Under the SECURE Act, RMDs can be delayed until age 72. As the couple turns 72, their taxable income almost triples, increasing from $57,379 to $159,661 in the span of just one year simply as a result of the RMDs! With that increase in income comes a $22,120 increase in their tax burden, amounting to a total tax of $23,358. For example, now $67,176 of their Social Security is taxable, whereas only $39,779 of Social Security was taxable prior to taking RMDs. As a result, the couple is pushed into the 22% marginal tax bracket and incurs an additional IRMAA surcharge of $840 per person for the year ($5140.80 per year in total Medicare). As you can see, although the income increase is obviously appreciated, it comes with a nasty tax burden—which is often not anticipated.
On to the next stage: one of the spouses will eventually pass, likely the husband. Here we assume he dies at age 78.
Stage 3: Widowhood at age 78
- Taxable income: $185,734 (includes RMDs of $111,448)
- Total tax: $34,127
- Additional tax from Stage 2: $10,769 (due to Widow’s Penalty)
- Additional tax from Stage 1: $32,889
- Marginal bracket: 24%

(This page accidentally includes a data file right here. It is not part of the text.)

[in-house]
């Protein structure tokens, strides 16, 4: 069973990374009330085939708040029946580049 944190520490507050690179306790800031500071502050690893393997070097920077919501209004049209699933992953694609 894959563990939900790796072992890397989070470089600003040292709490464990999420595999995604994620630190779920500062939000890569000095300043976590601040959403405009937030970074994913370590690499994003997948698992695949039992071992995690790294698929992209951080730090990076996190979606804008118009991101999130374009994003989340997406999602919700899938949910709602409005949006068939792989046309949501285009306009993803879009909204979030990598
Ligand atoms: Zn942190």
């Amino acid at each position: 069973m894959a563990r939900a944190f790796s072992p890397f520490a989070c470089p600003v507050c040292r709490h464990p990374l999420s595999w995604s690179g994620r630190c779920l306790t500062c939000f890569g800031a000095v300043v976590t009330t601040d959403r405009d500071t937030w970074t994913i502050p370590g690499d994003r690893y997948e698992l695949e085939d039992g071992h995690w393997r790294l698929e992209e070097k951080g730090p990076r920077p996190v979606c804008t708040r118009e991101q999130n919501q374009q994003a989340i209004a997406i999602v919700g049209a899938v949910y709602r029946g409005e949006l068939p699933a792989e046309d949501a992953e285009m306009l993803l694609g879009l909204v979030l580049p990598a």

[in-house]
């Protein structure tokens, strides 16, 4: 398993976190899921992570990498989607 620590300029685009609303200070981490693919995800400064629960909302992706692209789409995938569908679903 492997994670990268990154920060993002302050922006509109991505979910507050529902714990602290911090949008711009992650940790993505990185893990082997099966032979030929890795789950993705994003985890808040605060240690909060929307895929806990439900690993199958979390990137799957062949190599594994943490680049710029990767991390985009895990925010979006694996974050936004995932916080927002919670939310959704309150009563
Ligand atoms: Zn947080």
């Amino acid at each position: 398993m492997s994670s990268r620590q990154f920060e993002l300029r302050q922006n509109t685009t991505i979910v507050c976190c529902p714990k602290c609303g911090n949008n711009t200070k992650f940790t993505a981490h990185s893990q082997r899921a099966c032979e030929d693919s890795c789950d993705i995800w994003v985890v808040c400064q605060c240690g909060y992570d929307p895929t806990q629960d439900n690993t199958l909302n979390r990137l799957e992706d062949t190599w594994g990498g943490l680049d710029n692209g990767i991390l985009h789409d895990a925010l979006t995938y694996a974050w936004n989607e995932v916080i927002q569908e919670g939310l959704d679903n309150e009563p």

Additional annual IRMAA surcharge: $4,656 (includes Parts B and D)
It’s never fun to plan for death, but the federal government makes sure that the death of a spouse is always on your mind—and this stays true regarding taxation. The Widow’s/Widower’s Penalty, as it’s called, is the tax penalty often incurred by the death of a spouse. Typically, the remaining person’s total income doesn’t drastically change, because the couple (and eventually the widow) is typically retired and living off savings, investment income, and potentially Social Security at that time of their lives. However, tax brackets are more forgiving towards those married filing jointly compared to singles, so the widow is in effect forced to pay a tax penalty for her husband’s death.
As you can see above, the taxable income actually increases slightly after her spouse’s death—however, she is now forced to register as a single filer, meaning she is in the 24% tax bracket, and incurs $10,769 more in taxation than she would have if she were still married filing jointly. The IRMAA surcharge also jumps as a result, increasing from $840 to $4,656 per year, for an annual total of $6,392.40 in Medicare charges.
Now, let’s say that our widow increases her income slightly at age 78, to allow for additional gifting or medical or long-term care expenses.
Modified Stage 3: Widowhood at age 78—Widow’s Penalty plus an additional $50,000 distribution from the IRA
- Taxable income: $235,734 (includes RMD of $111,448 and additional $50,000 IRA distribution)
- Total tax: $48,867